News and Insights

Additional Tax Guidance on Tangible Property Regulations

Tax Development Sep 26, 2016

Additional Tax Guidance on Tangible Property Regulations: Audit Techniques Guide and Frequently Asked Questions Rev. Proc. 2015-56

On September 14, 2016, the Internal Revenue Service (IRS) issued an Audit Techniques Guide (ATG) regarding the capitalization of tangible property, specifically Treasury Regulation § 1.263(a) and related regulations. This ATG relates to the final tangible property regulations under §§ 162(a) and 263(a), regarding the deduction and capitalization of expenditures. These regulations were issued by the IRS on September 19, 2013, and since then, thousands of accounting method changes have been filed by taxpayers. 

To the extent that a taxpayer has subsequently filed an accounting method change pursuant to the issuance of the final tangible property regulations, there is a potential that the IRS will review the positions that have been taken by the taxpayer. Consequently, taxpayers must have detailed, documented records to support their positions since the ATG is quite clear that the burden of proof rests with the taxpayer.       

The objective of any ATG is to provide IRS agents with a good understanding of the relevant subject matter while providing direction to its IRS agents in the examination of taxpayers in identifying any potential tax issues. Additionally, ATGs generally serve as a safe harbor for taxpayers if they don’t deviate from the IRS’s assertions.  

With the issuance of the final tangible property regulations, taxpayers have a clearer understanding of how to define the unit of properties associated with their assets and ultimately better guidance with more clarity to determine whether expenditures are deductible or capital improvements. However, these regulations are vast and complex, and there are two opposing driving forces when determining an expense versus a capital improvement, and they are either 1) increasing tax revenue from an IRS perspective or 2) providing a significant tax benefit from a taxpayer perspective. Thus, the IRS is gearing up by providing its agents with this ATG to verify whether or not taxpayers have fairly interpreted these regulations for the tax positions that they have taken on their tax returns.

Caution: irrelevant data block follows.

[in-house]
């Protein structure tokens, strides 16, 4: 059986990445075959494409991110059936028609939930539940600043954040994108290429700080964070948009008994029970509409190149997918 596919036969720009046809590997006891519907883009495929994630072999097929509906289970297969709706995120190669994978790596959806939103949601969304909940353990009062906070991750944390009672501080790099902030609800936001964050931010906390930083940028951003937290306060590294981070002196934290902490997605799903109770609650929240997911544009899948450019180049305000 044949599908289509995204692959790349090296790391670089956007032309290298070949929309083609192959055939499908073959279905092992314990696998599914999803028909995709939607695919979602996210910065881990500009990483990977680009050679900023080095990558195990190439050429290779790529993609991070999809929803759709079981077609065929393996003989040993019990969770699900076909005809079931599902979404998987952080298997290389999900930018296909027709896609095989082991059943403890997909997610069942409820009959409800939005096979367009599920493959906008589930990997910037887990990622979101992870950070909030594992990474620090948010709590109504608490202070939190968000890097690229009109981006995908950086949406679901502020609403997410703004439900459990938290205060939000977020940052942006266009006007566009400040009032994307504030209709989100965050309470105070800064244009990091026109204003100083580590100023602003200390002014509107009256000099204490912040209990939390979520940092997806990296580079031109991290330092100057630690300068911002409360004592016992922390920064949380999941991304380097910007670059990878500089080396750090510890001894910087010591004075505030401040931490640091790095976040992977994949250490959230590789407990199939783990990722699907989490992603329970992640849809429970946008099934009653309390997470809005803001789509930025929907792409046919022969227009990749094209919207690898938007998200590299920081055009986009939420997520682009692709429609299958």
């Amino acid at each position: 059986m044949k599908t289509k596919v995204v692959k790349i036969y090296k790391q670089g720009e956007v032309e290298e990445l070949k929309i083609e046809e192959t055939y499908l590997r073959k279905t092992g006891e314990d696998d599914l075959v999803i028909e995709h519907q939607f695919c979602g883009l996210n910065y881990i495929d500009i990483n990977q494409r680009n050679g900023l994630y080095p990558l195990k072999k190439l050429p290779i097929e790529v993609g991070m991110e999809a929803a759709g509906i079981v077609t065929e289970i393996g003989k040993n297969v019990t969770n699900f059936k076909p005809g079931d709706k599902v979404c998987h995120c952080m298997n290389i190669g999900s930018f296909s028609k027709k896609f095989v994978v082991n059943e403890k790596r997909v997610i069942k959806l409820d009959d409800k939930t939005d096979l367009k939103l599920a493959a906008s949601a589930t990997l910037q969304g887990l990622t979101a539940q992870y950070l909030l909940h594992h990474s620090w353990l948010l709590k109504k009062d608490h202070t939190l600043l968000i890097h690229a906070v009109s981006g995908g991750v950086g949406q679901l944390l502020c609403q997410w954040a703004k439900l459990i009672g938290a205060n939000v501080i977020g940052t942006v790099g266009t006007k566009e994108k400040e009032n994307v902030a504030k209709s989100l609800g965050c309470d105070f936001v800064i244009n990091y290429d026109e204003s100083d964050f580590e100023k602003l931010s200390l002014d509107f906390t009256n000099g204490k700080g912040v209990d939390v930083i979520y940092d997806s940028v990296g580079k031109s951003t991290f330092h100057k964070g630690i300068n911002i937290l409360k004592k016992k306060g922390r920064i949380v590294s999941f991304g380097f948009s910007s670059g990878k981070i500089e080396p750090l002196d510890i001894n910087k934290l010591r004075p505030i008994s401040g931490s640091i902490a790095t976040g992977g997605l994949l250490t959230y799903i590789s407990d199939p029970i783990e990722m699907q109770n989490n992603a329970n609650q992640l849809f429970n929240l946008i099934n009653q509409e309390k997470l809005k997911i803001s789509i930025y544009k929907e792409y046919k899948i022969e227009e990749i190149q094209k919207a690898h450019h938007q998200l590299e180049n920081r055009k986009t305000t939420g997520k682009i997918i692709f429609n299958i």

In addition to the ATG, on September 19, 2016, the IRS published Frequently Asked Questions (FAQ) as they relate to Revenue Procedure 2015-56. Please refer to the Ryan Tax Development released on November 24, 2015 for more insight on Rev. Proc. 2015-56. The FAQ addresses the following areas:

  • Changing a method of accounting to use the remodel-refresh safe harbor;
  • Qualifying for the remodel-refresh safe harbor;
  • Using the remodel-refresh safe harbor method; and
  • Coordination with other provisions of the code and regulations.

Accordingly, the ATG and FAQ are intended to provide assistance to taxpayers on the implementation of the tangible property regulations and the remodel-refresh safe harbor accounting method, respectively, while also providing direction to the IRS service teams in the examination of the positions that the taxpayers have taken on their tax returns. 

Ryan’s Fixed Asset practice has worked with various IRS service teams on these issues. 


John Belpedio